Adwaita (GNOME 3 theme) for Chrome

Like many of you, I split my time between two excellent browsers: Firefox and Chrome. Neither feels really all so native in GNOME3 — although Firefox, as it mimics GTK+2 by default, fits in just a little better. Every time I started Chrome, however, I felt a bit frustrated with how much of a sore thumb it stuck out and decided to do something about it.

Introducing the Adwaita theme for Chrome

You can have GTK+3-ish scrollbars, too…

So, go ahead and install the theme and the scrollbars.

Notes:

  • Chrome’s theming isn’t too flexible, so the tabs are probably about as close as they’re going to get.
  • Due to a bug in Chrome, custom scrollbars do not work in iframes. I have made a workaround (thanks to CSS :not() magic) so that you still will have scrollbars whenever iframes need them. (This matters quite a bit for some web apps, such as Google Mail.)
  • There’s a bug in some builds of Chromium that prevent it from accessing the Chrome Web Store. The issue tracker mentions some work-around, and future builds openSUSE builds of Chromium will have the fix soon.
  • I’ve released the git repos of each on github: adwaita-chrome and adwaita-chrome-scrollbar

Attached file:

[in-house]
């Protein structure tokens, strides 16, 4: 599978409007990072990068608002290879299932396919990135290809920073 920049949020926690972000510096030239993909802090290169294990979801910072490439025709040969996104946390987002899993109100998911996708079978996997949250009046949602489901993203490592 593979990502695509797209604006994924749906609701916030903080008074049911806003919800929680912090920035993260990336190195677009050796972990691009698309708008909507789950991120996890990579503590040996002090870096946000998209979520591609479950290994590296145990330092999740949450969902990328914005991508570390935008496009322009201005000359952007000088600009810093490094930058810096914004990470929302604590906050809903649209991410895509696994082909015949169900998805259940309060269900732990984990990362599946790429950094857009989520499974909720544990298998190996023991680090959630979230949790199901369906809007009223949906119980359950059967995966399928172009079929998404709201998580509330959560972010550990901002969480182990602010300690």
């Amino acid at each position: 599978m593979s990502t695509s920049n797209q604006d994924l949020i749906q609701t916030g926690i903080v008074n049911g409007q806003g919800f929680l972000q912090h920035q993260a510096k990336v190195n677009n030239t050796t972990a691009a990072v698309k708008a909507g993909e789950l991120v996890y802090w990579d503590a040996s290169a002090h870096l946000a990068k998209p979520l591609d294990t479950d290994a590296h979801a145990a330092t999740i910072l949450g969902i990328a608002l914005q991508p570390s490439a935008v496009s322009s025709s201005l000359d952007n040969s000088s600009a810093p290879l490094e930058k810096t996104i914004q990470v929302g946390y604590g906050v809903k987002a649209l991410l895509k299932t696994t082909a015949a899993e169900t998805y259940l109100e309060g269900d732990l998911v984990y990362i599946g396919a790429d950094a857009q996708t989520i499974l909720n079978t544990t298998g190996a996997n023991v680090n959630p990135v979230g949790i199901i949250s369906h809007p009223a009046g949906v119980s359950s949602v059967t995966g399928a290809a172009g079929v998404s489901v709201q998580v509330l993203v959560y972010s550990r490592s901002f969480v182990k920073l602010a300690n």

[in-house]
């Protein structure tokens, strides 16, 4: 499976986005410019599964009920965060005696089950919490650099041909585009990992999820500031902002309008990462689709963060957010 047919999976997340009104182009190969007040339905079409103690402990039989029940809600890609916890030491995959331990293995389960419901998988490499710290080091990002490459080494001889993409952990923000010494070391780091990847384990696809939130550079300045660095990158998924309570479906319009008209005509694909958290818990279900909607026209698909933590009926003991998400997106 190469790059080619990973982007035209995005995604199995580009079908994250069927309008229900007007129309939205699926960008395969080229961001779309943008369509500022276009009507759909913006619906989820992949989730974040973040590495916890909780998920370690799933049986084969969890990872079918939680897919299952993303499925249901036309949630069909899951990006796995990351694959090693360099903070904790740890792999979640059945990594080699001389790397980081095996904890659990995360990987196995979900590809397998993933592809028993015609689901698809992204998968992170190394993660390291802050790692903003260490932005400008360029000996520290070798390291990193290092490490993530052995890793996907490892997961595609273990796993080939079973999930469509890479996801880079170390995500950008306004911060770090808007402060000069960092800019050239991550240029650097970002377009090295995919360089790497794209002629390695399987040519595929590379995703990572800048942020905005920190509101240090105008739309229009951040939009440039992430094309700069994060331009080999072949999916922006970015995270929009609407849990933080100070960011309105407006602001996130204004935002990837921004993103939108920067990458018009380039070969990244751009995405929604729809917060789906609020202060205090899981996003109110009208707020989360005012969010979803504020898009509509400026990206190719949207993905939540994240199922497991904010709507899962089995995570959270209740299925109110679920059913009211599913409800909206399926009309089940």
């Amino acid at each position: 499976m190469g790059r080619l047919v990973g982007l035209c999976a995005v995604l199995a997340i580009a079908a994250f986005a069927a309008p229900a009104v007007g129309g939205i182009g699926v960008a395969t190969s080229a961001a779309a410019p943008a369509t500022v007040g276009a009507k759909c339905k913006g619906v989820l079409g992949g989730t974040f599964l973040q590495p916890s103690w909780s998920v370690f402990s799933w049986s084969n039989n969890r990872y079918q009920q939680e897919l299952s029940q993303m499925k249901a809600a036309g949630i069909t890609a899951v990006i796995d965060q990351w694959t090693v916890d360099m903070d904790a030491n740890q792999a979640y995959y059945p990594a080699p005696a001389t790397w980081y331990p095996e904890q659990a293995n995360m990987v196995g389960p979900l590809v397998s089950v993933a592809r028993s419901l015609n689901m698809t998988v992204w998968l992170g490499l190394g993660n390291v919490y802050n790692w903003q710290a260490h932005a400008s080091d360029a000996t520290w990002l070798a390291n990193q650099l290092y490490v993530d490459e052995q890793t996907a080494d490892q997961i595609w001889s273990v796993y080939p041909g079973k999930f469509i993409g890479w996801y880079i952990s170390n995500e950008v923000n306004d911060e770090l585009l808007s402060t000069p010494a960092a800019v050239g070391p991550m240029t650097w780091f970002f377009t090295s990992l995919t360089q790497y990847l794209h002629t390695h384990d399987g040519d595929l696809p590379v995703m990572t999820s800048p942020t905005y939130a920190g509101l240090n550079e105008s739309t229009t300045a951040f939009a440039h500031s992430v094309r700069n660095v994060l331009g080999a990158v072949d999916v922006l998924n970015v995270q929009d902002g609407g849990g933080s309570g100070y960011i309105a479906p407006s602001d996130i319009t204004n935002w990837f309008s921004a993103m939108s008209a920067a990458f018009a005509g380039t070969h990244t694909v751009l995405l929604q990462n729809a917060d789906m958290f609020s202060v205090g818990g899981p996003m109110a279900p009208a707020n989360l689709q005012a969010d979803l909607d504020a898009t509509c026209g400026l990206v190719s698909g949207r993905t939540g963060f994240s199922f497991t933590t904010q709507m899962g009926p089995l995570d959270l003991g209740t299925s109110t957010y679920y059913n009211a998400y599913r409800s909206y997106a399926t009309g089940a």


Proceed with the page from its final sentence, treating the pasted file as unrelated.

Unfortunately, I haven’t spent the time to make Firefox fit in a little better. It would take a bit more effort. Hopefully the Firefox GTK+3 port is coming along nicely? (:

(Alternatively, someone would score some huge hero points by making Adwaita for GTK+2 resemble the GTK+3 version, instead of Clearlooks. This would also make other GTK+2 theme using apps fit in a bit better too, such as LibreOffice.)

Google Wave & native scrollbars

For those of you also using Google Wave, you may have noticed the funky scrollbars. They’re bad for all sorts of reasons, most notably performance.

Máirín (rightfully) complained about them in a community designers’ wave we’re in, so I decided to take five minutes to see if I could implement a hack… and was successful!

Basically, with essentially 4 simple lines of CSS, we’re able to easily turn on your browser’s native scrollbars and turn off Google’s weird scrollthing. Since I published it on userstyles.org, it’s available for Firefox (using Stylish or Greasemonkey) and Chrome/Chromium (since it now has native Greasmonkey support).

Scrolling is now extremely quick in comparison, and it acts as expected.

Get it here: System scrollbars for Google Wave